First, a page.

A life-threatening case of pseudo-aldosteronism secondary to excessive liquorice ingestion.

Journal: BMC Endocrine Disorders

Background: Liquorice is found in many food products, soft drinks, and herbal medicines. Liquorice ingestion is an uncommon cause of apparent mineralocorticoid excess or pseudo-aldosteronism. The mechanism involves the inhibition of 11-beta-hydroxysteroid dehydrogenase type-2 by the active ingredient called glycyrrhizin. This leads to the uninhibited activation of mineralocorticoid receptors by cortisol. Confectionary products that contain liquorice are readily available in many countries around the world. CASE PRESENTATION: We report a case of severe refractory hypokalaemia with hypertensive crisis and acute pulmonary oedema due to excessive liquorice consumption. A 79-year-old female presented to the emergency department following a road traffic accident. She described feeling weak and dizzy while driving before the collision. She attended her general practitioner (GP) several weeks earlier for fatigue and was being managed for hypokalaemia on oral potassium supplements. Investigations revealed hypertension (BP 180/69 mmHg), severe hypokalaemia (K 2.2 mmol/l), normal renal function, normal serum magnesium with metabolic alkalosis. Spot urinary potassium was 22 mmol/l. The patient denied taking medications including over-the-counter or herbal medication that can cause hypokalaemia. Hypokalaemia persisted despite aggressive intravenous (i.v.) and oral potassium replacement. She later developed a hypertensive crisis (BP 239/114 mmHg) with pulmonary oedema. She required admission to the intensive care unit and was managed with intravenous furosemide infusion and isosorbide dinitrate infusion. On further discussion, our patient admitted to struggling with nicotine cravings since quitting smoking two months earlier. She began eating an excessive amount of liquorice sweets to manage her cravings. Suppression of plasma renin and aldosterone supported the diagnosis of apparent mineralocorticoid excess secondary to excessive liquorice consumption. Her symptoms and hypokalaemia resolved after stopping liquorice intake.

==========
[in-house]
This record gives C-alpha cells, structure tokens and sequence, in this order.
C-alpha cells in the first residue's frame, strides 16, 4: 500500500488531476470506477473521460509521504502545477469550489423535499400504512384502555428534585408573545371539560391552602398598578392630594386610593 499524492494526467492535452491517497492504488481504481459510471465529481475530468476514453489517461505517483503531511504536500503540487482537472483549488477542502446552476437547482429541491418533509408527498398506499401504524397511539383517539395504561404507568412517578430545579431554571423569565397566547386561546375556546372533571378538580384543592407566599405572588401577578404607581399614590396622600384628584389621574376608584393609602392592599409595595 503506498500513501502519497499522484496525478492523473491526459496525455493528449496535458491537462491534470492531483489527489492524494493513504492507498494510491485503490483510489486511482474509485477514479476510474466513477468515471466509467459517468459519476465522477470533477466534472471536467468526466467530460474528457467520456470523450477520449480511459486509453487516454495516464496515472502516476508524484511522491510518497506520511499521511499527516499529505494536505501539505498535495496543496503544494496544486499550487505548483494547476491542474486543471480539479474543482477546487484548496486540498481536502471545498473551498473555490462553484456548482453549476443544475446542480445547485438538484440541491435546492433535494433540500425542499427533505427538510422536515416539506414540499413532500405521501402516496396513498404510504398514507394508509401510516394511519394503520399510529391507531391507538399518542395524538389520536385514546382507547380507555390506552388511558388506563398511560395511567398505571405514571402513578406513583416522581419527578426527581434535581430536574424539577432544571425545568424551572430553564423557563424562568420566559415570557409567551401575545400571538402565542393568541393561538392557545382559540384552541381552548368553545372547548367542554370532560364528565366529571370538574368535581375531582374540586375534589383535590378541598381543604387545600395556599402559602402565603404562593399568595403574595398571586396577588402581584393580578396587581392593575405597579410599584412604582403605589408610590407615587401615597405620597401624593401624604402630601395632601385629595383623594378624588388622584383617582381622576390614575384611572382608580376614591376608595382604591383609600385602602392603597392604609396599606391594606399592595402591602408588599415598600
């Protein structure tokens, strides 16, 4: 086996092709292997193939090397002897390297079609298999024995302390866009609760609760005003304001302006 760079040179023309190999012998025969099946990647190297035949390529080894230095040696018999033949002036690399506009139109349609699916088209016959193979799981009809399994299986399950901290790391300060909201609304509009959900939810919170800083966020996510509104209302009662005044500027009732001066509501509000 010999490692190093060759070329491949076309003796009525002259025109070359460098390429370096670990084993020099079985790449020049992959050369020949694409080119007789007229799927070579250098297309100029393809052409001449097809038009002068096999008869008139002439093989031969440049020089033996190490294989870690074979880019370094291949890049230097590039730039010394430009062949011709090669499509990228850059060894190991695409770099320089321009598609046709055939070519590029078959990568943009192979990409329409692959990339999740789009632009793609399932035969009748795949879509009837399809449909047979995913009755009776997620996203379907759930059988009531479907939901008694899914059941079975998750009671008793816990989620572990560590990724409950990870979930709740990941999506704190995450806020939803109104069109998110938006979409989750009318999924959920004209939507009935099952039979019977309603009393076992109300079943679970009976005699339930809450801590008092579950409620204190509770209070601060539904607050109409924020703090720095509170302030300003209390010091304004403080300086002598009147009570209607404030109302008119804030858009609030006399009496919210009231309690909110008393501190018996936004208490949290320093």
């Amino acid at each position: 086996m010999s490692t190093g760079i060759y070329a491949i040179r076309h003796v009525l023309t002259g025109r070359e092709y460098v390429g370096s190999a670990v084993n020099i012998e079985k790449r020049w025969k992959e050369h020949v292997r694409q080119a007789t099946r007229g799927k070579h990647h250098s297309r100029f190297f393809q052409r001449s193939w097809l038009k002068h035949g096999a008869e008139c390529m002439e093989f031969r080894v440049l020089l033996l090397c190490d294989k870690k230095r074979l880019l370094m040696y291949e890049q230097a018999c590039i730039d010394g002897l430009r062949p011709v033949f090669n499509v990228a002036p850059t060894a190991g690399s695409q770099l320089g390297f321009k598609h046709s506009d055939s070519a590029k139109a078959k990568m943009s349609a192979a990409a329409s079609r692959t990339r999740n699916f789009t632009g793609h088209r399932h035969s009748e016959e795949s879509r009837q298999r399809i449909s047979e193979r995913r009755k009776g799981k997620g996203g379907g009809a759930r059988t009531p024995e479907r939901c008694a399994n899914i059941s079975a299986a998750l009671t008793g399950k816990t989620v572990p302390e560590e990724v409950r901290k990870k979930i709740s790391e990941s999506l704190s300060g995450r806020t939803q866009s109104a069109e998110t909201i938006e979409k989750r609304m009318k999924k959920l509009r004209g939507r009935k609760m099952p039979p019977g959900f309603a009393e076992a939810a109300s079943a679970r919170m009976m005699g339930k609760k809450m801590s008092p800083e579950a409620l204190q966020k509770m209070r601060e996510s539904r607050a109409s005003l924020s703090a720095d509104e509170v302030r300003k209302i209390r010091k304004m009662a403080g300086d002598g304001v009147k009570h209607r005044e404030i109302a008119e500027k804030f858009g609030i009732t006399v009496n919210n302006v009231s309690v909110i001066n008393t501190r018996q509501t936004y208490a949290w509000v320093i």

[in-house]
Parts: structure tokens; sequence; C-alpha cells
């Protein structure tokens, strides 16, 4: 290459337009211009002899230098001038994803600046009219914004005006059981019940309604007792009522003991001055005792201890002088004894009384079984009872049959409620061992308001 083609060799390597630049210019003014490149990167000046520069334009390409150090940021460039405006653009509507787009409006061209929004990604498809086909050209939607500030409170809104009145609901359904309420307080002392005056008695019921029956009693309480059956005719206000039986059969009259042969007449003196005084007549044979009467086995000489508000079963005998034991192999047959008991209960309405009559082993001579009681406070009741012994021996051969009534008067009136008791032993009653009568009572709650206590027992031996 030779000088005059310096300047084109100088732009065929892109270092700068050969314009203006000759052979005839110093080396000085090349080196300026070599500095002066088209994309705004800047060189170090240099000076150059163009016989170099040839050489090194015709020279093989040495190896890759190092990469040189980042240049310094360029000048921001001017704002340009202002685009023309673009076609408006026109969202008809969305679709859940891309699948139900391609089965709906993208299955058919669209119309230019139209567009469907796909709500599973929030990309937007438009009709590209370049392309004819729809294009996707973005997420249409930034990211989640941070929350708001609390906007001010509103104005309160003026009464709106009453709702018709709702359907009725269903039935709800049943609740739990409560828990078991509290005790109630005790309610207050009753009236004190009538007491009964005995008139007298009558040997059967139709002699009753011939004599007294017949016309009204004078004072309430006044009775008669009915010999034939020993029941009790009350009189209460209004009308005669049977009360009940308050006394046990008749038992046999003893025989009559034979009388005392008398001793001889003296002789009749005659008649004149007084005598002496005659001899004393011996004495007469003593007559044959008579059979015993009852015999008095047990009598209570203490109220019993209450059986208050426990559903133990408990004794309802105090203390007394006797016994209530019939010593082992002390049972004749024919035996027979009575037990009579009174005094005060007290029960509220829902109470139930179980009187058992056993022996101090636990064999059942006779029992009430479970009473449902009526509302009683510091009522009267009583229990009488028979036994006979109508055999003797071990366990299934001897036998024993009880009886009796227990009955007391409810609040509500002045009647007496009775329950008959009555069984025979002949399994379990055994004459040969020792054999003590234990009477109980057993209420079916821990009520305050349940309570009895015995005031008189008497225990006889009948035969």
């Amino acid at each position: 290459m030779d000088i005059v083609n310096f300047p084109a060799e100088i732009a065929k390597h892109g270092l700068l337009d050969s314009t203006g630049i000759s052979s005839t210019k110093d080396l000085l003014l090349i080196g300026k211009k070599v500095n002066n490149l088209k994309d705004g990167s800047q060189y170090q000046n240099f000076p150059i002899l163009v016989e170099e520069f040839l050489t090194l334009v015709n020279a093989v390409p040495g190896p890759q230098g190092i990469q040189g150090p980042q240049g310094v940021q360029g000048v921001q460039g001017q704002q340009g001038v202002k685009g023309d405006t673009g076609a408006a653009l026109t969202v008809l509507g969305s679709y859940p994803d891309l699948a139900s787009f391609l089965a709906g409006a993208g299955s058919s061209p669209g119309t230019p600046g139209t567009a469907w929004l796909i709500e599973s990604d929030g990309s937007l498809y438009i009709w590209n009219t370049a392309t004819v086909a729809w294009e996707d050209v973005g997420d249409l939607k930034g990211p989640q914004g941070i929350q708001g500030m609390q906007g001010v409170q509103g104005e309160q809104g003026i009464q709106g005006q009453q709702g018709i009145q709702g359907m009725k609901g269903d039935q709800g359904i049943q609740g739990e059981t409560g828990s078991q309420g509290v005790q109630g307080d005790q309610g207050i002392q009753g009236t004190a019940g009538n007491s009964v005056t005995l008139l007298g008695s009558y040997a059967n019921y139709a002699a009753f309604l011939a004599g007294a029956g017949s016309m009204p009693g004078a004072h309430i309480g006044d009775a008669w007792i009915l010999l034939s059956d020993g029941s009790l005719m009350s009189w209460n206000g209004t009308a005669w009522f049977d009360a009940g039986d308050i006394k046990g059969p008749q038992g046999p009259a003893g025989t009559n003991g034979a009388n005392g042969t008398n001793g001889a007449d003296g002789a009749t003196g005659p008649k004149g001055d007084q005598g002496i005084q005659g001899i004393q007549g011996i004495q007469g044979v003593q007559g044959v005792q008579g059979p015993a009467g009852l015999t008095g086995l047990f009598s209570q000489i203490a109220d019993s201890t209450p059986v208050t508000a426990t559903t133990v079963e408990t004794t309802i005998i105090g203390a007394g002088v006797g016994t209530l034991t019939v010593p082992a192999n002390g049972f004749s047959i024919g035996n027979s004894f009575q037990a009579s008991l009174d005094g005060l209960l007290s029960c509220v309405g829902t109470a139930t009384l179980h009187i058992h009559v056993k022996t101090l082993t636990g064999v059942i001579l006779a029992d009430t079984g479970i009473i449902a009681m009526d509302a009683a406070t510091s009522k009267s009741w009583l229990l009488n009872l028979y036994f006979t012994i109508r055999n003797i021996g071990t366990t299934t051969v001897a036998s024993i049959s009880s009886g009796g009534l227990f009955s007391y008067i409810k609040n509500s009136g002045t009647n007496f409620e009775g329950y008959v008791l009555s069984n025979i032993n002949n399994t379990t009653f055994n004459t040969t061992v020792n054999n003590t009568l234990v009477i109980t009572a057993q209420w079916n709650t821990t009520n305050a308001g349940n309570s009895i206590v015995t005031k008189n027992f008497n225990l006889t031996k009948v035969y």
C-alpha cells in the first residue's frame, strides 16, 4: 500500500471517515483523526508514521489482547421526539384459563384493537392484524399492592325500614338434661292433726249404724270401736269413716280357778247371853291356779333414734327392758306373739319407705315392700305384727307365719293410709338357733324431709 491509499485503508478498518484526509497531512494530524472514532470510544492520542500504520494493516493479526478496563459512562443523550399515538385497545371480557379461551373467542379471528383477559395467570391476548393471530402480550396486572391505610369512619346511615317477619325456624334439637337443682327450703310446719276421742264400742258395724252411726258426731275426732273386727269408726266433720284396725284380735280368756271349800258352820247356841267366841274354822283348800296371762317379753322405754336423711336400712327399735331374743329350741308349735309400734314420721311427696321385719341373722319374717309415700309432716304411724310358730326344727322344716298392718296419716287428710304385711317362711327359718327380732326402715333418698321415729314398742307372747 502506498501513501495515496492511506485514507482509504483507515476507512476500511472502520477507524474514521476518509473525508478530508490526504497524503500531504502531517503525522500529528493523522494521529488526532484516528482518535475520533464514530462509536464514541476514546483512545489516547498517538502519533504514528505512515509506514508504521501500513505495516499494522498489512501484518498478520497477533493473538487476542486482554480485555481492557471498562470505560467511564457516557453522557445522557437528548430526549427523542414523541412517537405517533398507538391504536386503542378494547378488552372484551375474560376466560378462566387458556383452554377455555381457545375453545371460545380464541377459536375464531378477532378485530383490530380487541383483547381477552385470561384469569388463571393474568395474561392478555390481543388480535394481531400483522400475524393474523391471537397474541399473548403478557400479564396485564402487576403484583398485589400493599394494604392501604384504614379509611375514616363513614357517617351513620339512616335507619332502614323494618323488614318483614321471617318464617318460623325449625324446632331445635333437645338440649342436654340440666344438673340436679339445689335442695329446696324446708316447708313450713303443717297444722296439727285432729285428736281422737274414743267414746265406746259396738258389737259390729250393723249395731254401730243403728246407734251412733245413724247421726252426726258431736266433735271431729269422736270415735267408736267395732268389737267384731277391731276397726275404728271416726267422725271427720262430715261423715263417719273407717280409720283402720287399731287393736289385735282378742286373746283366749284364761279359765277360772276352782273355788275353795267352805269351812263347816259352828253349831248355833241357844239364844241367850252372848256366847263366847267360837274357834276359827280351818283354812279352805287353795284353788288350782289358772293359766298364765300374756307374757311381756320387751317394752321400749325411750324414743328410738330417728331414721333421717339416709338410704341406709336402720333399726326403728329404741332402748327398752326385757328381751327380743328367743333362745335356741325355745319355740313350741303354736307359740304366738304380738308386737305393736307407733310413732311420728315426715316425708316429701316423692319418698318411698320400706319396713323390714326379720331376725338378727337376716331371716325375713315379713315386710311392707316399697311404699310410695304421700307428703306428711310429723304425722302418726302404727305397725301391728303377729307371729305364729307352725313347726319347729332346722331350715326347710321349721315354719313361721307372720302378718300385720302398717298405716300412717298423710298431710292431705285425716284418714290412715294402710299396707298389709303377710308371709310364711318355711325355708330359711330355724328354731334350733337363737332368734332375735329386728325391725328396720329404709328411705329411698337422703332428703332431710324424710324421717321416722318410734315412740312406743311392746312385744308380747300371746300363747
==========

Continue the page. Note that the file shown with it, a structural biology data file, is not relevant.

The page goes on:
Conclusions: This case highlights the life-threatening and refractory nature of hypokalaemia secondary to excessive liquorice consumption. This case also emphasizes the importance of comprehensive history taking including dietary habits. Increased awareness among the public is required regarding the potential health hazards of excessive liquorice consumption.

Joseph McHugh, amesh Nagabathula, a Pyeh Kyithar